Monday, December 26, 2022

Completing Repairs

Wow, it's been 2 years since Tanglewood was unloaded in Everett, WA on Dec 23, 2020, and since we discovered extensive shipping damage.  Spoiler alert - as predicted everything is now fixed, you can't tell anything happened to the boat, and all we have left is a good story.  So here is the story of the repair, picking up after our last post which was about 1 month after repairs started.

All the damaged doors and drawers were taken to Brad's workshop where the face panels were peeled off with a planer, and new panel material was installed, preserving matched wood grain across adjacent surfaces.  Here you can see three drawer faces with matching grain.  I didn't count them, but I'd estimate there were 15-20 such panels.

Re-faced drawers

Meanwhile, back on the boat the flooring was being removed, and the underlayment sanded and fared to accept the new flooring material.  The gouging was deep enough in the original flooring that sanding would have left very little material behind.  We also considered just laying new flooring over the original, but there are flush floor transitions from the cherry floor to granite that would have been lost, so the old material had to be removed.

Old flooring removed down to sub-floor


Laying down the first strips were critical since everything else follows them.  The center line was determined to bisect the opening where the floor flows from the salon to the galley, leaving even width remnants along both edges.  The wood strips were flanked by wide aluminum flat bars to ensure an absolutely straight line.  Note the lead ballast bars being put to good use.

First strips of new flooring installed


Then installation continued expanding out on both sides, one batch at a time.

Building out flooring to port and starboard


Progress continues working towards both sides of the room, working around various cabinets along the way.

Continuing build out around cabinets


Then finally it's all sanded out, and will be covered over for protection while the rest of the cabinetry is completed.  The very last step will be a finish sanding of the floor followed by a polyurethane finish.

Floor installed and sanded

Rebuilt doors were eventually fitted and adjusted.

Fitting rebuilt doors

And rebuilt walls were fitted and installed, and reattached to the cabinets behind.

Fitting new wall segment

After lots of sanding, cleaning, and re-bagging for dust control, the finish is sprayed in multiple steps, ending in the final semi-glass finish.

Spray finishing cabinets

The floor protection is then removed for final fittings, including final fitting of the soft patches in the floor.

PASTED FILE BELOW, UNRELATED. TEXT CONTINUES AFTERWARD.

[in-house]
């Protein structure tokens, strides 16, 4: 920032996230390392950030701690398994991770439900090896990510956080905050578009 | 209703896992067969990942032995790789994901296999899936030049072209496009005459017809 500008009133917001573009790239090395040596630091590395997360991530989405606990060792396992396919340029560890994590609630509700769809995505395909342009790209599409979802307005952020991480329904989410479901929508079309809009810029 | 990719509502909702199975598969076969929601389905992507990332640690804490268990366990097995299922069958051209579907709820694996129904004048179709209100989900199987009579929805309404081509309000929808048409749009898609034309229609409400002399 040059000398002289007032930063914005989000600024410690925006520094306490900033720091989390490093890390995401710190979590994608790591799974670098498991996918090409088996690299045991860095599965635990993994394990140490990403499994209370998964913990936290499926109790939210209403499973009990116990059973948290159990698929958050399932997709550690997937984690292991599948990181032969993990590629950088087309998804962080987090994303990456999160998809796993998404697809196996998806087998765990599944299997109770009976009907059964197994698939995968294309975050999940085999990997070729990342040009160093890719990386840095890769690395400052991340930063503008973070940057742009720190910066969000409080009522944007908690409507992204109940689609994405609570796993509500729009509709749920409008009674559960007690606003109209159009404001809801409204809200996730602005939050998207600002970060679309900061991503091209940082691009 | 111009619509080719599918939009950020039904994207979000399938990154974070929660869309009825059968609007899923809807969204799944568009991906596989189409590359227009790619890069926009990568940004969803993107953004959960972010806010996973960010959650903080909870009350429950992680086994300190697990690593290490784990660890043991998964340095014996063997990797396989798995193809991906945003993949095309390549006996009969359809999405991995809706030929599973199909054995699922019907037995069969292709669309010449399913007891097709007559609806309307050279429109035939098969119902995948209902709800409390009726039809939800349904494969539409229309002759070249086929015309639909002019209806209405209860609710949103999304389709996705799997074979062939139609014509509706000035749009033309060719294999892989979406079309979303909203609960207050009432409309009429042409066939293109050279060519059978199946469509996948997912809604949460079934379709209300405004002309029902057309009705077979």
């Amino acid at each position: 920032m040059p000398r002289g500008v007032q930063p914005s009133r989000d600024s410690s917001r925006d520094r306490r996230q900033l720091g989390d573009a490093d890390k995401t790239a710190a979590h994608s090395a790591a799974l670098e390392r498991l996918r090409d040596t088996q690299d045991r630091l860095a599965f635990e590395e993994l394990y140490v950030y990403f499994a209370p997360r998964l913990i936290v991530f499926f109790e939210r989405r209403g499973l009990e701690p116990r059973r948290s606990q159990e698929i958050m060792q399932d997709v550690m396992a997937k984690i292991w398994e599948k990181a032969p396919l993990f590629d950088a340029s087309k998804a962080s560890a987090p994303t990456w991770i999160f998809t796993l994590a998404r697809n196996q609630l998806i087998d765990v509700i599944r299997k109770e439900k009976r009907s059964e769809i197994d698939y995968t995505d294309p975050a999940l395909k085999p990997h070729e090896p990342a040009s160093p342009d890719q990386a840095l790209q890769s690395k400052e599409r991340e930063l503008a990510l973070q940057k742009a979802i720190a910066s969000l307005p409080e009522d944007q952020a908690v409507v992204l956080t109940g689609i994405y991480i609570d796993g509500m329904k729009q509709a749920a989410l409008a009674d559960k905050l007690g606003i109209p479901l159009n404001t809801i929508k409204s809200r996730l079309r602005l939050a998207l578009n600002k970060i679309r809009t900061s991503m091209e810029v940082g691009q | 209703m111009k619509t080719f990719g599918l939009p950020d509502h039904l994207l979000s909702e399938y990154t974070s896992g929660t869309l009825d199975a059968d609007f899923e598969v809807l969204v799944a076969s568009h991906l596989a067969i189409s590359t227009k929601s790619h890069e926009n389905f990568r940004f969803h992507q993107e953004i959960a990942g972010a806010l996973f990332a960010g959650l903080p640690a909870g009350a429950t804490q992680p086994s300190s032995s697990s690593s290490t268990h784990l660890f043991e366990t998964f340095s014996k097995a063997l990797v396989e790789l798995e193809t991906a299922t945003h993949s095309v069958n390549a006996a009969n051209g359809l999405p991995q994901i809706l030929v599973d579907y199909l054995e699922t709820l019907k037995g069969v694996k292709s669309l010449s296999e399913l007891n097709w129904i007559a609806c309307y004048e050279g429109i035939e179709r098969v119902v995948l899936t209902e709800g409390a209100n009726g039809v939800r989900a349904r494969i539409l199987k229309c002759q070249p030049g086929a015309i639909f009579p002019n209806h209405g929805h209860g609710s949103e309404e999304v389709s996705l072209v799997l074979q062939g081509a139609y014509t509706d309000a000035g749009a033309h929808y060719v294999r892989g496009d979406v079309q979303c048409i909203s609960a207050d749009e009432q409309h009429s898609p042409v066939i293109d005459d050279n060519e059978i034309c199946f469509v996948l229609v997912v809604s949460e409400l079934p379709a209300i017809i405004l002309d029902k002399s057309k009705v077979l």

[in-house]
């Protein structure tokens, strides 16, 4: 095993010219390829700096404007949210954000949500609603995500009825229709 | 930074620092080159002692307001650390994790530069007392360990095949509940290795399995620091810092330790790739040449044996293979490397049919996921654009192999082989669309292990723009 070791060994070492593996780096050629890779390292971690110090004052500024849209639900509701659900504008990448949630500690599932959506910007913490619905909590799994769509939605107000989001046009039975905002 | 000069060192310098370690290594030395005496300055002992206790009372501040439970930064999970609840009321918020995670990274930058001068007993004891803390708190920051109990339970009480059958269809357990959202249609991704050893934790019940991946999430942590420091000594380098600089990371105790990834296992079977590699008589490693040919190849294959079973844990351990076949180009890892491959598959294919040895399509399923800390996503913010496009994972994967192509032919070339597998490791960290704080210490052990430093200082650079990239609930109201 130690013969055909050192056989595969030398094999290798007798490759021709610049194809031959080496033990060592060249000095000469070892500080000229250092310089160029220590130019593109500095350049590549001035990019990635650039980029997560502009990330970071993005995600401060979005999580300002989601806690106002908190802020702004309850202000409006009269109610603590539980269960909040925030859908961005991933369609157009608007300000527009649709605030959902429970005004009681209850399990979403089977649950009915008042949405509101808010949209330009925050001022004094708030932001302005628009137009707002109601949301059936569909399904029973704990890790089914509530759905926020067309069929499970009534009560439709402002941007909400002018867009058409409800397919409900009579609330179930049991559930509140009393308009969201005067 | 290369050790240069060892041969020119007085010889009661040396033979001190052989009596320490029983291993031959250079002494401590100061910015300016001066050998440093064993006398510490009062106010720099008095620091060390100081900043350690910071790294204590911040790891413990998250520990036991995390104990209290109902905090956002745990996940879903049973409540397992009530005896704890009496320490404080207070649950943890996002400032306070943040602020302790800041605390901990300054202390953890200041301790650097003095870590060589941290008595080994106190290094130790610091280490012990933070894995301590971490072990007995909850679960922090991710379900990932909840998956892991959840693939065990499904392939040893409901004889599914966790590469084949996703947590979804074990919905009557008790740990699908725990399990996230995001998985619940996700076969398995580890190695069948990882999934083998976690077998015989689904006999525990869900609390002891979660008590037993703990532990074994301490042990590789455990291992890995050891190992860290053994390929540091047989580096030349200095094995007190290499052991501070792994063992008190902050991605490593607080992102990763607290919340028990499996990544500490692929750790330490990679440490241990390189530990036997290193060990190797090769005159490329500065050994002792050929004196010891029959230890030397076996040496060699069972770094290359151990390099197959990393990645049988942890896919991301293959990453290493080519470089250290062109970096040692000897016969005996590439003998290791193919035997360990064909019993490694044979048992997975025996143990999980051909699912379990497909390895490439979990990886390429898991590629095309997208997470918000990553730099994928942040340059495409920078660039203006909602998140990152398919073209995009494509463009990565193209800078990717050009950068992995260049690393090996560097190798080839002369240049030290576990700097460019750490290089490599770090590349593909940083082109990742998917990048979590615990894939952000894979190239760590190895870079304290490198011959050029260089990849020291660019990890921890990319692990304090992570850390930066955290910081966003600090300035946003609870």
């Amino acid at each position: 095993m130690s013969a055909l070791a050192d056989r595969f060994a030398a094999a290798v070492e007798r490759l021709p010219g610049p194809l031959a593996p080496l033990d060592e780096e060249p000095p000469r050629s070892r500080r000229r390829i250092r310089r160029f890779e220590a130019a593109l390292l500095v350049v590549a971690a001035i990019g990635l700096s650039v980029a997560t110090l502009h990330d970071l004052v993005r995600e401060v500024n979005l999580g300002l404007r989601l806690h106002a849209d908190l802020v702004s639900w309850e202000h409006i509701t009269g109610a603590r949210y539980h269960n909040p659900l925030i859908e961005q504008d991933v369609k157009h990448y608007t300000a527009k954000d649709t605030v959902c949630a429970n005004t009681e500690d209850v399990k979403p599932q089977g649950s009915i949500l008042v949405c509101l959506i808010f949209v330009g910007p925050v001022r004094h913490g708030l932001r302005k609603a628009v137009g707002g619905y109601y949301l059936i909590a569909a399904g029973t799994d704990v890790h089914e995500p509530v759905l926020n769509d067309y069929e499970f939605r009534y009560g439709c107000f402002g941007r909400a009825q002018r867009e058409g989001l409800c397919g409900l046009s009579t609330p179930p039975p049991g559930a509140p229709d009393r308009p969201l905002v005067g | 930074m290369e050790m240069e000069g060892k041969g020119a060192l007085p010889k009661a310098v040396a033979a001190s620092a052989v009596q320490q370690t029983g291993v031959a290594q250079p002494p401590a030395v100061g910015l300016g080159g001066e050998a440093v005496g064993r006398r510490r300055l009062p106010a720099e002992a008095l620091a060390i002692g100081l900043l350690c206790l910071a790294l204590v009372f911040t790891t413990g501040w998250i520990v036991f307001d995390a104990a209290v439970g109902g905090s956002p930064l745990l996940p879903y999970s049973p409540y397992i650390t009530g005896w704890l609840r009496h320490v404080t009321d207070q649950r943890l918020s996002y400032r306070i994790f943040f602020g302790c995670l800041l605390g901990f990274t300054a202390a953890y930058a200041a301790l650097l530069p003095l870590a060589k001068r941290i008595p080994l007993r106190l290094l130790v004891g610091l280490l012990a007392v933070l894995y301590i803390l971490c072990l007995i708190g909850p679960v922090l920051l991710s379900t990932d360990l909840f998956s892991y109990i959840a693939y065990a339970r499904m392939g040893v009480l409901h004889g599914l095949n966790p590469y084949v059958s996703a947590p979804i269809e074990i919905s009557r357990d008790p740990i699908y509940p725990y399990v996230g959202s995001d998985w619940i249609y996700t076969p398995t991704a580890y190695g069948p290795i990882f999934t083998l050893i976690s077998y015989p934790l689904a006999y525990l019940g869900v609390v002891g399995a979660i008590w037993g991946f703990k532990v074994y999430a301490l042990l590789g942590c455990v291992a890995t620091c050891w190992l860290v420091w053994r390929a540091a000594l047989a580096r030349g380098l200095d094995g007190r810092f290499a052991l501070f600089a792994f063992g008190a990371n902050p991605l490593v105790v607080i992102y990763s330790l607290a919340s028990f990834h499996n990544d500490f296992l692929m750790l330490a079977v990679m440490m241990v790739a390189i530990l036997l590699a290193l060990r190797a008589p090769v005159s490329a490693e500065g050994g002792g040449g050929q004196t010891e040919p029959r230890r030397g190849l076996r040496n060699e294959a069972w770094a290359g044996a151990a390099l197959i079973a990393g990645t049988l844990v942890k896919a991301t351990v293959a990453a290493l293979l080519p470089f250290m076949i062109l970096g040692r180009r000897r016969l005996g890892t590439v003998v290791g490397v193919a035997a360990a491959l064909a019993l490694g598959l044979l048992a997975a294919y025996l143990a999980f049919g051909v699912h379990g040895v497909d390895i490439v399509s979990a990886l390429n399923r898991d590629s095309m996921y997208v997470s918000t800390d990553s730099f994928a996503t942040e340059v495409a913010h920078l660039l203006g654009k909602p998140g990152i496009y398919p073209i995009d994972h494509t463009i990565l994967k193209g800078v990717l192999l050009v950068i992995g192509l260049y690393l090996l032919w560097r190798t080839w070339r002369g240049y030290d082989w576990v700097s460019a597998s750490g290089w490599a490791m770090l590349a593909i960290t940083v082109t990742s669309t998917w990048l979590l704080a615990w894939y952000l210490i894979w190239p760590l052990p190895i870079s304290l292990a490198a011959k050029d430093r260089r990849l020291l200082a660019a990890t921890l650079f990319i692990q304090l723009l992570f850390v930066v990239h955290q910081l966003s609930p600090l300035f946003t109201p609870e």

Final fitting before floor finishing


The floor finish is many coats of material to build up the finish for a perfectly smooth surface, then final coasts of semi gloss.

Building up and spray finishing floor

And before you know it, the room is all fixed with no trace of damage, and no trace of repairs.

What damage?  All fixed

First signs of it looking like home.

All this completed around June 1, 2021, so 5 months after discovery of the damage.  I want to once again thank the amazing team of people who rose to the occasion to make this happen.  It seems odd, but a couple of people have since commented that "those were good times", and in a perverse sort of way, they were.  I met some great people, made some lasting friends, and together we pulled off a project that we are all very proud of.


  1. Beautiful. I’m glad you’ve been able to recover from such a disappointing shipping accident. Looks great.

  2. We all know the factory has incredible woodworkers. Repairing at the same quality level is a testament to the dedication of Nordhavn to find the skill here. Well done PAE! Beautiful boat P & L! Roxia.

  3. What's the cutout in the middle of the floor for?

    1. Those are called "soft patches" and are removable sections of the floor that allow for removal and replacement of engines, generators, and other large equipment. Without them, you would be cutting large holes in the boat if any of that equipment ever needed to be replaced.

  4. What type of finish is used on these floor and furniture panels? Is it regular polyurethane? Or some type of marine varnish? Nordhavn boats have such beautiful interiors. I was always curios how the finish is achieved?

    1. It's a two-part polyurethane, so essentially the same as car paint. It's very tough stuff.

    2. Thank you Peter. Is this the toxic type (iso) of finish that requires a positive pressure respirator with an air supply? Likely not achievable for an amateur then… I was hoping to finish my Ranger Tug interior in a fashion similar to the way your boat was done.

    3. It was done with tyvek suits and regular respirators, but I can see how in a production environment a positive pressure system would make sense. Don't ask how it's done Asia :-)


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